This type of “land grab” is happening more and more often across the developing world, as investors scramble to acquire cheap land for everything from food to biofuel plantations to mining. As much as 54 million hectares has already changed hands in land deals over the last decade, or is under negotiation. And this figure is set to grow as population growth, consumption and financial speculation drive demand upwards.

With strong rules to protect communities and environment, these investments could stimulate development in some of the poorest parts of the world. But the market is moving much faster than regulators can, leaving behind a murky trade controlled by powerful and often corrupt elites.

Land deals are often done in secret, without consulting those most affected. Environmental damage and human rights are paid lip service at best, and more often completely ignored. Communities can’t find out who has been given their land or see the contracts, so they don’t know what it is worth or who to blame for taking it.

Global Witness is investigating the impact of large-scale land concessions on rural communities and the environment, and is pushing for solutions to fix the system at the national and international levels. Our Dealing with Disclosure report, for example, sets out practical steps for governments and companies to make land deals fair and open. We also work with rural communities in a number of countries to help stand up for and strengthen their rights to their land.

Land grabs are closer than you think. Holes in international law mean we have very little way of ensuring that our supply chains and savings don’t link us to land that has been illegally or violently taken.

Source: Global Witness campaign (May, 2018)
Report: Dealing with Disclosure – setting out in detail what governments, companies and citizens can do to ensure against the negative impacts of secretive land deals.

Abundance Manifesto

Abundance and Sustainability

A radical approach to activism

Using sustainability as a keyhole to the future, the Abundance Manifesto proposes that the fulfillment of the great goal of Peace and Prosperity is assured when enough of us start by living now the same manifesto that must needs sustain it at fulfillment.

This will take a new kind of citizen, a new kind of food system, and a new understanding of the principles of sustainability – all interlocked as a framework of mutual responsibility, and self-organisation through principled critique.

It suggests that we need to consider how to shift the axis around which the process of environmental destruction actually revolves...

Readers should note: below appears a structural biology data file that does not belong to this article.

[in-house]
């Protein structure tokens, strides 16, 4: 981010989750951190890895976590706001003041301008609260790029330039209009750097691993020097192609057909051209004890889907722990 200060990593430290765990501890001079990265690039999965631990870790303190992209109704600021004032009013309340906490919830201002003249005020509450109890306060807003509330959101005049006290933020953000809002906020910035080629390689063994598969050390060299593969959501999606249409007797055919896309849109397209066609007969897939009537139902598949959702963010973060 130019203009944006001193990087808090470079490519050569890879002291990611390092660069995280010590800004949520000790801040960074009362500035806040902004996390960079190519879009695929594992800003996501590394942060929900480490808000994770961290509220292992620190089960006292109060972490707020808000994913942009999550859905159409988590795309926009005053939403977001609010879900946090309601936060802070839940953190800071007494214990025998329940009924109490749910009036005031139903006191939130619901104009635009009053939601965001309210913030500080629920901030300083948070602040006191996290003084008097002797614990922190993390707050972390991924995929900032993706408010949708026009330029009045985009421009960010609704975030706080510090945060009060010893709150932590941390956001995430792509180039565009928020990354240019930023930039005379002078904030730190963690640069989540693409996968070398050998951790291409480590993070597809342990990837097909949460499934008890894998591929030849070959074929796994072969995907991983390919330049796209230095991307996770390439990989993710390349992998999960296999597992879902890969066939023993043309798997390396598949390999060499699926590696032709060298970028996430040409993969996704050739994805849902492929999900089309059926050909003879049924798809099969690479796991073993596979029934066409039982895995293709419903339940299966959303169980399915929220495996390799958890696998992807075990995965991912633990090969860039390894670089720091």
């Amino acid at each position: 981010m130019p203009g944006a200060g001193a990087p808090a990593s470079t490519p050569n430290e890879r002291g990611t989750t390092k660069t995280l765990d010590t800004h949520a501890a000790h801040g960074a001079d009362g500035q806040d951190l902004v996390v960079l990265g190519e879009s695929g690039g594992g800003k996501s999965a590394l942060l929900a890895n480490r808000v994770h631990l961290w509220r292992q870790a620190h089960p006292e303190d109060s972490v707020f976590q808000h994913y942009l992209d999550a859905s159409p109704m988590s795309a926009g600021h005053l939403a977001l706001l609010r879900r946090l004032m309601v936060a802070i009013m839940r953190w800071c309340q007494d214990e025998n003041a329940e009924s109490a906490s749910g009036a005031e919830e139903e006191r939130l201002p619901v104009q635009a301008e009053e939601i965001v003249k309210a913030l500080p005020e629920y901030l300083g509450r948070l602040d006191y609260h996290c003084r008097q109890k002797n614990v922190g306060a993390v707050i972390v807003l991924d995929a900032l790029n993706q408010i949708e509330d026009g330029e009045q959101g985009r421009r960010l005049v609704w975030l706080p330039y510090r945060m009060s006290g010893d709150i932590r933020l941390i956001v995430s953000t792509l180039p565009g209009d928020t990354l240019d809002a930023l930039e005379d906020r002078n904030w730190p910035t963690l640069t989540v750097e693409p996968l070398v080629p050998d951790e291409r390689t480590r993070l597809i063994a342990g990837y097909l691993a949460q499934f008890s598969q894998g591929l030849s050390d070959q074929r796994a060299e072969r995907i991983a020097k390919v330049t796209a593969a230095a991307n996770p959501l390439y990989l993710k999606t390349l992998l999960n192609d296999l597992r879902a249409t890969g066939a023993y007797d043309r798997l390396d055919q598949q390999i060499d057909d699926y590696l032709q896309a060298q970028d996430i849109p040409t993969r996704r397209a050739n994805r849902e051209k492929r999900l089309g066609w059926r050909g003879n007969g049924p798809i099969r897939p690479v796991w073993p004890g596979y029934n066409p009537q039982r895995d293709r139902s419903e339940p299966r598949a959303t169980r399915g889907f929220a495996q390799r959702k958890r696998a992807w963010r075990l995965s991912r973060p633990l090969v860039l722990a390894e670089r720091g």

Trapped here in this bankosphere which requires that we must pay to live, the urgency of scarcity is a treadmill that drives our felt need to ‘get ahead’. And so we deny ourselves the garden of life by destroying it.

The Abundance Manifesto is neither politics nor religion. It is a self-critical tool that can be applied to all agendas. It encourages social morality as personal self-interest through rational reflection rather than as anticipation of karmic consequence in the near- or here-after, nor the usual moralisms.

It proposes that everything necessary for peaceful prosperity; social justice; food security; personal health and happiness is embodied here in the following enquiry

What are the things I can do, which no matter how much I continue doing them, and however many others do the same, the benefits only increase for everyone, indefinitely?

That is an idea that needs thinking about.
Read the full article here

2.0 GM Campaign

Urgent international action required to prevent release of risky technologies

It's looking as if Australia might have the dubious distinction of being the first country in the world to deregulate the use of new GM techniques such as CRISPR and RNA interference in animals, crops and microbes.

In recent years large agrochemical companies such as Dow, Syngenta, Bayer and Monsanto and other players have been investing in a suite of risky new genetic modification (GM) techniques, which industry refers to collectively as ‘New Plant Breeding Techniques’. Industry is arguing that these techniques are much more precise than older genetic engineering techniques – or even that they are not really genetic engineering at all – in order to attempt to circumvent regulation and public resistance to GMOs.

If we allow this to happen, products from these new GM techniques will enter our food chain and our environment with no safety testing and no labelling. The risks are enormous and the results could be catastrophic.

The Australia/New Zealand food regulator FSANZ has released a discussion paper on this: Review of new breeding technologies

Friends of the Earth Australia has an online submission tool. Whichever country you live in, please use it to send a comment (points are suggested for your emails) and promote this action through your networks. Since Australia is a major food exporter we are all going to wind up eating this stuff if it is deregulated. Go to: Demand all GM food be assessed for safety

In your campaign email you might like to refer the European Network of Scientists for Social and Environmental Responsibility's statement on new GM techniques, which concludes that they "should be strictly regulated as GMOs":


EFSA’s Pesticides Unit

Has updated its risk assessments of three neonicotinoids (Mar'18)

Most uses of neonicotinoid pesticides represent a risk to wild bees and honeybees, according to assessments published today by the EFSA (European Food Safety Authority).